Over the past year, I've been using my Canadian Gamer blog to raise awareness among retailers here in Canada about the local stories behind so many of the wonderful games on their store shelves. I'm constantly surprised by how few retailers are aware of the Canadian connections behind popular mass market games such as Trivial Pursuit, Yahtzee, Bakugan, Crokinole, Quarriors, Villa Paletti, and Things, let alone the flurry of Canadian-designed and -published games active in the hobby market.
It's not that retailers are uninterested – far from it! After all, sales and marketing thrives on a good yarn and a personal connection. But it takes a lot of time and energy to discover, aggregate, and make sense of all that information and the industry in Canada has very few truly national organizations capable of doing so. What's more, efforts are often complicated by barriers of geography and language, resulting in an understandable tendency toward regionalism.
The French-speaking province of Quebec is home to a vibrant games scene, for instance, and I've heard multiple tales of local publishers selling 50,000 units of a game in the Quebec market alone only to watch their English-language editions struggle to find sales & distribution in the rest of Canada. Meanwhile, publishers on the west coast often find it hard to justify the expense of attending conventions and trade shows in far-off Toronto when larger opportunities exist at a similar cost south of the border. As a result, many members of the Canadian game industry only ever meet each other on foreign soil and, when they do, many don't even realize until they exchange business cards that they're talking to a fellow Canadian.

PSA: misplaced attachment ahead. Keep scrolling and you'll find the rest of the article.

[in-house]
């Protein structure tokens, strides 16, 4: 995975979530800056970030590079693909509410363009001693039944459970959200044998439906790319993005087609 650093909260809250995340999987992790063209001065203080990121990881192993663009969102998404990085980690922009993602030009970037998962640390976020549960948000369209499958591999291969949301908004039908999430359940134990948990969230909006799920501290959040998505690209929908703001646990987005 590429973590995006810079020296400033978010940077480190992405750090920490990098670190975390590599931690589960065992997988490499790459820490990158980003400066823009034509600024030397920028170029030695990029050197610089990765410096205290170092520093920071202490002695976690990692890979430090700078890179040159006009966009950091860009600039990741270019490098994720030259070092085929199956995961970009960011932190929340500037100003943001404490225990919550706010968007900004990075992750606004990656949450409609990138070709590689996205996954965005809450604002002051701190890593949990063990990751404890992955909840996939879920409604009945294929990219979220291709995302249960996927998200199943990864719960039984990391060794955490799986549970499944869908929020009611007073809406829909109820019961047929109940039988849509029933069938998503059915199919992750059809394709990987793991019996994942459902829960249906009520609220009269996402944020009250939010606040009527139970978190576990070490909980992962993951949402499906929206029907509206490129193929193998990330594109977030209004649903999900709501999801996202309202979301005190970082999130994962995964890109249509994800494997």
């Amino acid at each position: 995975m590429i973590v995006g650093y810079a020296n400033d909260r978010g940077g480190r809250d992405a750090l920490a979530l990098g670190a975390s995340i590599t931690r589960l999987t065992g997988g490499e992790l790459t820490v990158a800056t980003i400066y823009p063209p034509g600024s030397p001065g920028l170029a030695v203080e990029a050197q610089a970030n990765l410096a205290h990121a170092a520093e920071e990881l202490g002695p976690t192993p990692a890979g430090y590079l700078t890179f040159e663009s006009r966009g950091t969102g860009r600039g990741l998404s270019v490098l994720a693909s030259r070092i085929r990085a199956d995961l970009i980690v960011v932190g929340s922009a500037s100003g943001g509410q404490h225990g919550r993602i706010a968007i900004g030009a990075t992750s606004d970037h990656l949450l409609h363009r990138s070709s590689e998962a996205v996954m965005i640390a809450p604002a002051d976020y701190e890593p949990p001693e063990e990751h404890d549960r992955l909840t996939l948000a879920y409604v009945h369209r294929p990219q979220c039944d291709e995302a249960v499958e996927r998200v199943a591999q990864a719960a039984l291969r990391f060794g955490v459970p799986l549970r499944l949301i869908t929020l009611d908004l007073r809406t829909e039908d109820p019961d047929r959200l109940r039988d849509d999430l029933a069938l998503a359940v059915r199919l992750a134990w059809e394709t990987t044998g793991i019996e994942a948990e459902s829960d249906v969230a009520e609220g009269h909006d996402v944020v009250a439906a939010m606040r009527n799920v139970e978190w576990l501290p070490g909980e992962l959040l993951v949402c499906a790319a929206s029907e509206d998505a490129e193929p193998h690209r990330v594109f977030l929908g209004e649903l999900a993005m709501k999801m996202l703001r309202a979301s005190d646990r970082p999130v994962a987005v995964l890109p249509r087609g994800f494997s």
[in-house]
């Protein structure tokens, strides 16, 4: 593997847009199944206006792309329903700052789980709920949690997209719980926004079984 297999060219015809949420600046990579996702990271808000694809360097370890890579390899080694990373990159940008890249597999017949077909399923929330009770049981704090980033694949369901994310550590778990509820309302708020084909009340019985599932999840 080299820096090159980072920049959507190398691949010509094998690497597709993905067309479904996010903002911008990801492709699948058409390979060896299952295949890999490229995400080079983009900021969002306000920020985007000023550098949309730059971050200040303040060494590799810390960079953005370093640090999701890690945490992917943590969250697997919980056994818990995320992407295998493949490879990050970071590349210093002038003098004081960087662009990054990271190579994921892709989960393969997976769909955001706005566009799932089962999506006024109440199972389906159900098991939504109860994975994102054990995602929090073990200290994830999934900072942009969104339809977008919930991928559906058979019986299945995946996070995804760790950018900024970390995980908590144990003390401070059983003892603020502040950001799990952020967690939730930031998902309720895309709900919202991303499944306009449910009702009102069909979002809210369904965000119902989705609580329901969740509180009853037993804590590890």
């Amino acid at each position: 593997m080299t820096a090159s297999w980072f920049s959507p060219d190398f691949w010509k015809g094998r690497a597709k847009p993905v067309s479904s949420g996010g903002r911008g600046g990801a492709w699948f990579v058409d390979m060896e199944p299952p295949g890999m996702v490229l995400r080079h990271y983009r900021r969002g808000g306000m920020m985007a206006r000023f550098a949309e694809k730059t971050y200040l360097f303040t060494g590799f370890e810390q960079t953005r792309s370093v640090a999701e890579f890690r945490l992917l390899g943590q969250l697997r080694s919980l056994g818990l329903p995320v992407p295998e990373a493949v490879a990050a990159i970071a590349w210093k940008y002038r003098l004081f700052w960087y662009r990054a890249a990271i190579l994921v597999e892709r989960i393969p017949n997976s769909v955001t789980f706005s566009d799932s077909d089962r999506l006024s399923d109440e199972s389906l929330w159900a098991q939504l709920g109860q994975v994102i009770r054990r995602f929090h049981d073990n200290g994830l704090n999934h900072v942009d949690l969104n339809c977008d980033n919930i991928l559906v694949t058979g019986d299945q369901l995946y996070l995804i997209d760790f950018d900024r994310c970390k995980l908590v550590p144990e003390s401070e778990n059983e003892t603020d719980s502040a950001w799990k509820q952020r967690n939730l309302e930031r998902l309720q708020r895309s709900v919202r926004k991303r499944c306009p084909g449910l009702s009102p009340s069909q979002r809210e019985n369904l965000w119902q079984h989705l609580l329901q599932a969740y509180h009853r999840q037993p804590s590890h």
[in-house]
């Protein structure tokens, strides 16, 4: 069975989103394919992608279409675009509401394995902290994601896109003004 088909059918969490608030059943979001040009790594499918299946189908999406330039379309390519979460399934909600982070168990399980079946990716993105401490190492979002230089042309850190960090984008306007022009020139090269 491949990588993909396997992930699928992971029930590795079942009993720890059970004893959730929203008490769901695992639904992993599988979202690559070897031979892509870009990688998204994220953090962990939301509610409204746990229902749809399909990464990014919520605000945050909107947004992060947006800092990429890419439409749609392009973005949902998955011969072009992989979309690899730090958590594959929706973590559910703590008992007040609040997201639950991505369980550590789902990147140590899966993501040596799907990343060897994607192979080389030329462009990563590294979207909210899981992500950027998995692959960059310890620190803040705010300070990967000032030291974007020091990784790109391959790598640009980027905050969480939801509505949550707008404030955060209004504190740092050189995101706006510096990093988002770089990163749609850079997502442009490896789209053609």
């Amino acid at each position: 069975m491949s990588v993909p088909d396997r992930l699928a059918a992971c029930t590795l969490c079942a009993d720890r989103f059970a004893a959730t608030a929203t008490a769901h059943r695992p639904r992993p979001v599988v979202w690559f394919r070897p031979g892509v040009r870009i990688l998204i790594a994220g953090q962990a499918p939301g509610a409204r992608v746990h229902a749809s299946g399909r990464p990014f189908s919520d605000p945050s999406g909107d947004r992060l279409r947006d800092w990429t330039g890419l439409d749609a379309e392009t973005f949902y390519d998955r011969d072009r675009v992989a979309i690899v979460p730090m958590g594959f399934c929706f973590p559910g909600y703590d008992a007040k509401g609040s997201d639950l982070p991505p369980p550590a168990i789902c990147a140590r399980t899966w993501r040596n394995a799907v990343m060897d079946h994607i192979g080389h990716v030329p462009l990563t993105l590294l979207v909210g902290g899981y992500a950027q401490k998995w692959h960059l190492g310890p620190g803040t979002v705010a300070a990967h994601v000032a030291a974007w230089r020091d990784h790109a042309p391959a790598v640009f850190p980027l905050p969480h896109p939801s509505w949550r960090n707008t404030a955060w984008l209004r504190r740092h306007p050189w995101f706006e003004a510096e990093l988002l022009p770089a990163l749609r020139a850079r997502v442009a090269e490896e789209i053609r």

Despite the challenges, the Canadian game industry continues to innovate and grow. My research for the Canadian Heritage Collection has turned up over 300 independent board game retailers in the country, along with 25 publishers and 50 published designers. Before the year is out, somewhere between 25-30 brand new Canadian-designed and -published games will be on store shelves, vying for customers both here at home and around the world (and I'm always discovering more that slipped beneath my radar or fell between the cracks).
Canada's hardly alone in having national treasures worth celebrating, however. I'm curious to hear how things are in your neck of the woods, be it your city, your state, your country, your continent. Are you aware of the game publishers and game designers that call your area home? Are there local conventions or trade shows that you enjoy attending? Who are some of your hometown heroes in the toy and game industry?
Go ahead – spin us a good yarn and let's build those all-important personal connections that lie at the heart of this wonderful industry.